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National Costume of the Pilzen Region
Marie Zahn - 2007-12-30
A typical characteristic of the Plzen National costume is the very pretty bonnet with large bows tied at the back. These then create a large “dove”. It is the most recognizable costume due to it’s decoration of the head, the width of the skirts, and beautiful embroidery on the dove as well as the apron. Many other variations of this national costume came from this particular type and many of them are worn on a number of special occasions. It is certain that it underwent many changes. There were many influences in such a rich and socially active region as Pilzen. Busy markets in the city itself had a major impact on the surrounding area as well, fancy fabrics were imported, decorations brought from different towns, therefore the fashions of the city affected the villages as well. Despite its age the costume managed to keep some part of it’s origin. We can trace this history back to the 17th Century.
The bonnet, as well as the jacket of the ladies costume, resemble the Renaissance time, bodice and the wide skirts the Baroque period. The most beautiful hallmark of folklore art, the embroidering, reached it’s height around the years 1820 – 1860. We can admire this skill throughout collections of the city museum in Pilzen. Today, the national costume is not worn regularly. From time to time you can meet village women wearing wide skirts, tight jackets made out of contemporary fabrics, covering their head with scarves.
The Pilzen costume consists of shirt (rukávce) made out of white linen, down to the waist; below the waist was added a strip from the canvas or another material. In front the shirt was cut down to the waist. Around the neck the shirt was ended with a hem, through which a string was pulled. Bobbin lace was sown to the edges, creating a round and so called krajzl. This part was made from specially thin linen, embroidered in front and tied with a red ribbon. The bracelets of the shirt were decorated with white, red or blue embroideries.
Sleeves are about 1.20 m wide and long up to the elbow. They were tied above the elbow. Sleeves ended with frills and decorated with a bobbin lace as with the neck (collar). For Sundays and holidays sleeves were stiffened by starch.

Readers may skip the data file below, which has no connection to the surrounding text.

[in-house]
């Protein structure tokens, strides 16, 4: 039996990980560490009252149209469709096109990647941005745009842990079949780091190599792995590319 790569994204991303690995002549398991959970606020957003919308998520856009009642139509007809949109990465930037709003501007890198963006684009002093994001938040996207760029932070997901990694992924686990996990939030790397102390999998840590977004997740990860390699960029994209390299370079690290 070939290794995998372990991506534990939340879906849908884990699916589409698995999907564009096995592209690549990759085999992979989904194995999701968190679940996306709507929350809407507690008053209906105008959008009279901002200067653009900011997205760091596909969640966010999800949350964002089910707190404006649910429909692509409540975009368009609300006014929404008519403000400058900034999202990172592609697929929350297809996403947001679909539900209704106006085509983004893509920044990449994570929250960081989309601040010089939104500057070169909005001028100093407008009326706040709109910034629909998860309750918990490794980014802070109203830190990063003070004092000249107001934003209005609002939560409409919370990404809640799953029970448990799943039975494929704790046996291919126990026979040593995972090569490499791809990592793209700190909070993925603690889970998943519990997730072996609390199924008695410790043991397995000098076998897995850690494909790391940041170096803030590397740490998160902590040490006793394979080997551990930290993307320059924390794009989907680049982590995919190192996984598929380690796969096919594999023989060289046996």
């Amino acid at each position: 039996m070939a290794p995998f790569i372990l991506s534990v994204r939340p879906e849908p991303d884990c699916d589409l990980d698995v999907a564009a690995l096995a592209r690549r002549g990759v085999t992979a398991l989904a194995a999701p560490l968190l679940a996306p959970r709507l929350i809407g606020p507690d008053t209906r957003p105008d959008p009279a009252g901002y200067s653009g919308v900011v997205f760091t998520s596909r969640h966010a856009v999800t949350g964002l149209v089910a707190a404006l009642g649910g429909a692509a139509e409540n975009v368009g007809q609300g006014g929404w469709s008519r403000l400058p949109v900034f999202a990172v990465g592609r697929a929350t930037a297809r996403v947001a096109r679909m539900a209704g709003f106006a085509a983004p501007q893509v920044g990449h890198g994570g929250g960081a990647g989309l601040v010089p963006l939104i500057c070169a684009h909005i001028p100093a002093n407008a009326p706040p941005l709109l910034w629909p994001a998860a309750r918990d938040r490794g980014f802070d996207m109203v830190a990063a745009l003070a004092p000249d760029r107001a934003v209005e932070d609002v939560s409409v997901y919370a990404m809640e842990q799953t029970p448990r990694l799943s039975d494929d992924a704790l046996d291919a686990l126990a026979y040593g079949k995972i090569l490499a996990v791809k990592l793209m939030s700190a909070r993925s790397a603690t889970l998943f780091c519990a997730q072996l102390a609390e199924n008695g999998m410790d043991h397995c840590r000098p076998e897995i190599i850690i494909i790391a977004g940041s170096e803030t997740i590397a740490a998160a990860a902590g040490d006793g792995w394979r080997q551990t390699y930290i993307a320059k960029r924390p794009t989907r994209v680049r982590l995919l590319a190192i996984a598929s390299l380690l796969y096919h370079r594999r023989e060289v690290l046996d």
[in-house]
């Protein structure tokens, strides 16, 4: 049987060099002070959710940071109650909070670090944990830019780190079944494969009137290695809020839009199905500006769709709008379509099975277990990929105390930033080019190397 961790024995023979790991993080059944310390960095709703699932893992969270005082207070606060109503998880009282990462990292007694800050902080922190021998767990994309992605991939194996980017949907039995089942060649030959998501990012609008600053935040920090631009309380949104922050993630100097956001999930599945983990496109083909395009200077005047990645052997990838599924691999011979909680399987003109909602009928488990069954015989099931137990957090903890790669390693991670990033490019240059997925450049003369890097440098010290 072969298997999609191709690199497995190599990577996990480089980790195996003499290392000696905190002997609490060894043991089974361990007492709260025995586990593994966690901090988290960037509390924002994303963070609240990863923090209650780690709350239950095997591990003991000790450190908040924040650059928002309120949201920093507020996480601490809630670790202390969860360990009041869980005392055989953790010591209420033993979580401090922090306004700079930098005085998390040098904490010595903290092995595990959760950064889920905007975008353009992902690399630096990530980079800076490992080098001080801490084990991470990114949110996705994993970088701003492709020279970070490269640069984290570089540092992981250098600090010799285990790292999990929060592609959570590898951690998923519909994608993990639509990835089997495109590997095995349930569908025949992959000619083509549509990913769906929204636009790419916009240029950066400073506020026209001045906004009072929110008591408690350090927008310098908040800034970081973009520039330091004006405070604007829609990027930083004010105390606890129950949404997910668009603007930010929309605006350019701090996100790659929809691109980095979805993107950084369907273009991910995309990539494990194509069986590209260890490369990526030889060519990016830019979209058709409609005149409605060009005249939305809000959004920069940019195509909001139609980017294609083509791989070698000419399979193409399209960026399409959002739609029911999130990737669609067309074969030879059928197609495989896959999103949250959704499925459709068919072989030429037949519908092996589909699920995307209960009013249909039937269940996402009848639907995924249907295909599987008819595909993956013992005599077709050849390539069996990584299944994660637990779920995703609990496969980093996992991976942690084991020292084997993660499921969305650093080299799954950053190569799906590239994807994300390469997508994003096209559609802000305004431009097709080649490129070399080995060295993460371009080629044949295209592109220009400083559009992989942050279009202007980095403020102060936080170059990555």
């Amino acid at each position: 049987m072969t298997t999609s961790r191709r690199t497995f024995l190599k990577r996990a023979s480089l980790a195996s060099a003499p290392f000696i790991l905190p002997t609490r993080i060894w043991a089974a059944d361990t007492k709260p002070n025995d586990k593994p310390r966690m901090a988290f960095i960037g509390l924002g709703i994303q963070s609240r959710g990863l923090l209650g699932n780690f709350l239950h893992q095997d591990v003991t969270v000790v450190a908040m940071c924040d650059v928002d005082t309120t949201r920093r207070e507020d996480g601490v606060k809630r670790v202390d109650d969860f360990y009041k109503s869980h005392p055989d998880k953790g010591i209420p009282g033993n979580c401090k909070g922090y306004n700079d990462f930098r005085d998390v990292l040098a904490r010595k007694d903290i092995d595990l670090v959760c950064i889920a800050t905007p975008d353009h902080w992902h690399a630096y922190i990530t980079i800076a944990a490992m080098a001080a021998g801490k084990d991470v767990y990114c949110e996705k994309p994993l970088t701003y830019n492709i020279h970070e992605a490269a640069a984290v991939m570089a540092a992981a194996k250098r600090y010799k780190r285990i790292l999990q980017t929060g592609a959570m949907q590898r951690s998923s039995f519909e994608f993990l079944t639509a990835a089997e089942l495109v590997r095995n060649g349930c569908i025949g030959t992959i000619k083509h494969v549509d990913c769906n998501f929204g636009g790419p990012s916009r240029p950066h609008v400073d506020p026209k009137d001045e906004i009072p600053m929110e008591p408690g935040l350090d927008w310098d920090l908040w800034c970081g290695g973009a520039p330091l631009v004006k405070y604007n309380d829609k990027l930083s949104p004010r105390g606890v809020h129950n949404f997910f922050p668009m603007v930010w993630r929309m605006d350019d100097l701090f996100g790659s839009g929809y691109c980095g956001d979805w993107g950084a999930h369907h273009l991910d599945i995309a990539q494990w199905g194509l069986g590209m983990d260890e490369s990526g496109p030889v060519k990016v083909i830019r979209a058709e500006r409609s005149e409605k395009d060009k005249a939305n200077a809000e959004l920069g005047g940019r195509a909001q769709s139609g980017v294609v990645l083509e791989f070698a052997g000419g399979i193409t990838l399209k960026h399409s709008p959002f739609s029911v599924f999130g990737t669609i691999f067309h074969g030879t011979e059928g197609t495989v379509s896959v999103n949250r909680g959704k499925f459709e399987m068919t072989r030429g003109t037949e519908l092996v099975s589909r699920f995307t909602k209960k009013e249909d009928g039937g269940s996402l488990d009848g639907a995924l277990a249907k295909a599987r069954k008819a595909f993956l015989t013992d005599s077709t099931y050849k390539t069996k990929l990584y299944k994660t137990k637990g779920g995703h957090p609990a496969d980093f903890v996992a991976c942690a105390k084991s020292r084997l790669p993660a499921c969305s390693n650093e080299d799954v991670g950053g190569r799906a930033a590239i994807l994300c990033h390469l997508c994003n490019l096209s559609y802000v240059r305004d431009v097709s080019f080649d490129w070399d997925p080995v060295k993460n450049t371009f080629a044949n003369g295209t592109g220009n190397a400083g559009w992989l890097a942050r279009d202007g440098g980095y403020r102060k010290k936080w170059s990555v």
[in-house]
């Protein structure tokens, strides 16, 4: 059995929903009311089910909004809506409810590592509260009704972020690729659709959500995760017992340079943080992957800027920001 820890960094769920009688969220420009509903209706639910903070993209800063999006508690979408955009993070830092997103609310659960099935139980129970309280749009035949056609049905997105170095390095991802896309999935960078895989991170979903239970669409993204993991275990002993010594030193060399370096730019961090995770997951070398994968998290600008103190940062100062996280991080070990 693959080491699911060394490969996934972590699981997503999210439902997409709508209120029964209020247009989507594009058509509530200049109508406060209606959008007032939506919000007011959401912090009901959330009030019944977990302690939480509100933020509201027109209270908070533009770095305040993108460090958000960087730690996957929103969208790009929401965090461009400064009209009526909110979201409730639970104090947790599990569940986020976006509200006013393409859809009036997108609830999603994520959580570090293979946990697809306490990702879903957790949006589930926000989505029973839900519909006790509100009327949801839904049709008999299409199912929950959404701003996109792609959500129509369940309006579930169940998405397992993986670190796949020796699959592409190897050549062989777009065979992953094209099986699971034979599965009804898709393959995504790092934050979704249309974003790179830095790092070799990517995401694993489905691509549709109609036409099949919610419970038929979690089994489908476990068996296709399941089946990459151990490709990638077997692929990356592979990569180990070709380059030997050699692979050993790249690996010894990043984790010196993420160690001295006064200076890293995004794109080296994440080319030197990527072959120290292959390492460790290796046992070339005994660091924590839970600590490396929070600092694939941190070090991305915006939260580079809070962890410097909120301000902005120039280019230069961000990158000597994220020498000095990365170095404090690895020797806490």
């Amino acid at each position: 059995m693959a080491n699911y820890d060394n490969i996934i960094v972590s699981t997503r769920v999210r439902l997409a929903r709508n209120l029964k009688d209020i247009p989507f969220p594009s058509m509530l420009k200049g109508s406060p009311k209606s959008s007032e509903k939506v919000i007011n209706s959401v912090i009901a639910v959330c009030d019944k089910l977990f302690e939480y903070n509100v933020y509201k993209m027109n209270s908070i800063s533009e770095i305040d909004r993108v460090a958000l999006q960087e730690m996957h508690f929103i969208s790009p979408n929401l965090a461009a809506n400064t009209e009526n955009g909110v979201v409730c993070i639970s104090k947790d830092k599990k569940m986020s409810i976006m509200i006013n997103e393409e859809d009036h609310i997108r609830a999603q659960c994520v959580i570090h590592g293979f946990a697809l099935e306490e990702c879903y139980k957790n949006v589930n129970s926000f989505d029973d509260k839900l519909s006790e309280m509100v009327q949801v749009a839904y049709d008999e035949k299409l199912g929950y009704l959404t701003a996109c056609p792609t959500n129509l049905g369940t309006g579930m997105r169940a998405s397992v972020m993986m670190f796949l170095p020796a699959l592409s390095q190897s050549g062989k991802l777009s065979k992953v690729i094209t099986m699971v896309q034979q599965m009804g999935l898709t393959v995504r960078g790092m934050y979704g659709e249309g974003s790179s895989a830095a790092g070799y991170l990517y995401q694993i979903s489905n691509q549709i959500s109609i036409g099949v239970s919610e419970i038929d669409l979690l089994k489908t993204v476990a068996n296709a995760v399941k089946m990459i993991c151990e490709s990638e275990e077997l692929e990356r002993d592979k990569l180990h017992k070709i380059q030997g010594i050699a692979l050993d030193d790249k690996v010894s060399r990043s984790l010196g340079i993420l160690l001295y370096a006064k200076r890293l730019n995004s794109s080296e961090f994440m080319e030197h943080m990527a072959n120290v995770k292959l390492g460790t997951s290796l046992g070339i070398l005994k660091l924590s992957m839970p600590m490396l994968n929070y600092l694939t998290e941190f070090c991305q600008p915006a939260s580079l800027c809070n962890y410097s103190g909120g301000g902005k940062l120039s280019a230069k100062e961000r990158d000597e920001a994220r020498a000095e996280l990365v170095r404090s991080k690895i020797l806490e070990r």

Bodice (živůtek) was worn over the sleeves and latter called šněrovačka and always made from the most expensive fabrics, silk, ornate with woven brocade, golden flowers, concentrated in the front or the back to be the most visible. The back part of the bodice ended with two tails. Red ribbons were again used for decorations. The bodice was always cut smaller and in front tied by a thin red ribbon. In the space under the ribbon a pad in the shape of triangle called punt was placed. Its top was reaching the waist and the top was gently cut in the shape of a bow. There were two types of bodice, one for holidays with whale bones, and another for daily use made out of linen only. The Jelitko and honzík were fastened from the back to the front on both sides for holding the skirts. They looked like cylinders, made out of coarse fabric and filled with hay, or feathers. In between the honzík there were hooks placed for hanging the skirts on. Sometimes, the honziks were tied individually, fastened to a strip of fabric. Later these developed into so called solid bodice “lajblík”. Originally worn only for daily use, then these became more popular then the živůtek. They were made from a cheaper material than the more expensive brocade fabrics. They were made as the živůtek type, from canvas and supported with whale bones and reed. Honzíks, sometimes called šoršíks, were a continuous part as they had hooks for hanging the skirts.
Skirt – the first underskirt was the shortest and the coarsest. The cut was the same as for an apron, tied in the back by lace. It was only a bit wider then the hip measurement, made out of canvas and on the bottom with a wide hem. Around the waist it was gathered into a narrow belt that was just about 15 cm larger than the waist measurement so that when tied together one side of the skirt covered the other.
Shirt and bodice were worn over the under skirt. The remaining skirts were hung over. There were five to twelve of them. Each skirt was longer and wider than the one below, and was cut on the side for easier dressing and gathered up around the waist about 12 cm wide, and cut according to the body type. Skirts were made out of strips of fabric, at the top slightly narrower, so that too much material wasn’t gathered at the waist. The length of the skirts was from under the knees to the middle of the calf. The bottom was hemmed with white embroidery. The last apron was the widest and the most decorated, since it was right under the final top skirt.